Above are the values that Huma Abedin’s mother believes in and that her organization is trying to impose on the Egyptian public after the revolution. Huma did not keep a distance from her mother’s activities when she introduced Secretary Clinton to her activist mother. During Clinton’s visit to Saudi Arabia, the US Secretary of State visited and spoke at the Islamic college of Dar El-Hekma together with Huma, where Dr. Saleha Abedin was a vice-dean and one of its founders.

All of the above scare the reformists in Egypt and does not look good for our Secretary of State. As a consequence of such appearances, to say the least, several Egyptian reformists have recently accused Secretary Clinton of taking the side of the Muslim Brotherhood in the recent elections. Even the appalling mob protest against Clinton in Alexandria Egypt was done mainly by those who accused her of being on the side of the Muslim Brotherhood.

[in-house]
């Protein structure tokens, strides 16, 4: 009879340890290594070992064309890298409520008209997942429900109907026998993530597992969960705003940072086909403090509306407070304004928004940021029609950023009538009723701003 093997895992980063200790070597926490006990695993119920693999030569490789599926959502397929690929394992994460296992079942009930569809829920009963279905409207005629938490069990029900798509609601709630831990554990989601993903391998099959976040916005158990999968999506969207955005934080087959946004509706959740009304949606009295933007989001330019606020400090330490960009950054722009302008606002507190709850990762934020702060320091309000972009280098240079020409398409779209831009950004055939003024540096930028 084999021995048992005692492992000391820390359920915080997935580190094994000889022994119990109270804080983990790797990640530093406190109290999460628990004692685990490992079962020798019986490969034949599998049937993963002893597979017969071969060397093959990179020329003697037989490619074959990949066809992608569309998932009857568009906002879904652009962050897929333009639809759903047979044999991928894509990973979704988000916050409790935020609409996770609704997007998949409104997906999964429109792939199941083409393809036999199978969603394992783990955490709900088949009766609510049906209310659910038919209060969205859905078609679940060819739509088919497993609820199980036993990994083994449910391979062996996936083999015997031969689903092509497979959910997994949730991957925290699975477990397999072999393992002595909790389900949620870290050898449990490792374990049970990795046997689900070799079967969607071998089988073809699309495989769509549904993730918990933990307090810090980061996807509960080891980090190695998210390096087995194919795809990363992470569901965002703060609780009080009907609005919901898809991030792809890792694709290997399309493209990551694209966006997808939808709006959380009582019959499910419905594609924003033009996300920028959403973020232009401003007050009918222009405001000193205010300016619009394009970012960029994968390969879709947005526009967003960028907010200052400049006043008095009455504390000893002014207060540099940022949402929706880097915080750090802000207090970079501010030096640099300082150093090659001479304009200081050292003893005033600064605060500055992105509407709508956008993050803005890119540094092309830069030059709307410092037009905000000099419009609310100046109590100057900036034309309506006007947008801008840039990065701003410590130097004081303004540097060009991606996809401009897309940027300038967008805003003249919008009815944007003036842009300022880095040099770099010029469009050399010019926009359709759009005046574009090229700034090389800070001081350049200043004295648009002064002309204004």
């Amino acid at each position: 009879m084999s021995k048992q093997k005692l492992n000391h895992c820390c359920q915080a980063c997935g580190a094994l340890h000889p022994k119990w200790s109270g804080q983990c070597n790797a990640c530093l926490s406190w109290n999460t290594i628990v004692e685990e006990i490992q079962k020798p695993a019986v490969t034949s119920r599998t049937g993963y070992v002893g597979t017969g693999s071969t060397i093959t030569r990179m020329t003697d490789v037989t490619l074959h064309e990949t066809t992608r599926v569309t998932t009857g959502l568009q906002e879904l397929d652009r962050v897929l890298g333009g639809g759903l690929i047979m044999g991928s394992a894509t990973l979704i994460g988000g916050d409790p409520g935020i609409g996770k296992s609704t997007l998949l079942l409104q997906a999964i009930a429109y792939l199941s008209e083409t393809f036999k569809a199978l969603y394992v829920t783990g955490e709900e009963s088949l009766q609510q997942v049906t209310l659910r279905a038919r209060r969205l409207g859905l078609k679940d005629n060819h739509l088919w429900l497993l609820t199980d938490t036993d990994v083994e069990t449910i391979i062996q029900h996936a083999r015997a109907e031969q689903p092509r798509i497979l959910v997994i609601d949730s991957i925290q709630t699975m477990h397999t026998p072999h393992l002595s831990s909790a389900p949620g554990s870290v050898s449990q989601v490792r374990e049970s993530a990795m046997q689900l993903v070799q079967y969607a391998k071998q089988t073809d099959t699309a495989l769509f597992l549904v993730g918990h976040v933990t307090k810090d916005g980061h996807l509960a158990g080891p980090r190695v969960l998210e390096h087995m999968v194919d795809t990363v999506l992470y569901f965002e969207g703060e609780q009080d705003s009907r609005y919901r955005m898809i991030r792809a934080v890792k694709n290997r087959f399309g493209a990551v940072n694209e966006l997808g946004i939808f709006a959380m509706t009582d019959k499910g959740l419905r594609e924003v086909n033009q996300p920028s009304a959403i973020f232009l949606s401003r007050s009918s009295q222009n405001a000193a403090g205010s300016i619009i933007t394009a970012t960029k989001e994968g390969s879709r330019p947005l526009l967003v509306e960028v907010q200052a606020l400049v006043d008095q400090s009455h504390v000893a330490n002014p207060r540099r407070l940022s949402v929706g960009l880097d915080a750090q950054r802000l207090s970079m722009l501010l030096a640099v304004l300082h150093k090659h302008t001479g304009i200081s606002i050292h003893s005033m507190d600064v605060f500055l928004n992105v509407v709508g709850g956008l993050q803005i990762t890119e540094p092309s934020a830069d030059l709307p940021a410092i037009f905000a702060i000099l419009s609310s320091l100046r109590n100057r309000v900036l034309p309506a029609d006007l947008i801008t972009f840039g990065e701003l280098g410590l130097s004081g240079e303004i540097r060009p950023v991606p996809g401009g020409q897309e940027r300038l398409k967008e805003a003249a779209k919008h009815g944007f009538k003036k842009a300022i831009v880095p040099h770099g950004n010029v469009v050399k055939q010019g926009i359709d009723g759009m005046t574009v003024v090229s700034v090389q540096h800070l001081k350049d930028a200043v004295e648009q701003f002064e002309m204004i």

When it comes to politics, appearances do count and Huma and Clinton’s defenders need to understand that. Rep. Bachmann and her colleagues should be applauded for pushing the alarm button, not just regarding Abedin, but regarding many others in our government, to alert us all to a possible security threat from the Muslim Brotherhood and the “civilization jihad” they aspire for in America.



TV channel gives veiled women a face

 Jul 19 2012

Cairo : Abeer Shahin graduated from the prestigious American University in Cairo but struggled to find a job because of employers' aversion to her full Islamic face veil, or niqab.

But now she has found a job she hopes will change how Egyptian society views niqab wearers once and for all: she is going to work as a TV anchor for a new channel being managed and run exclusively by women who wear the full veil.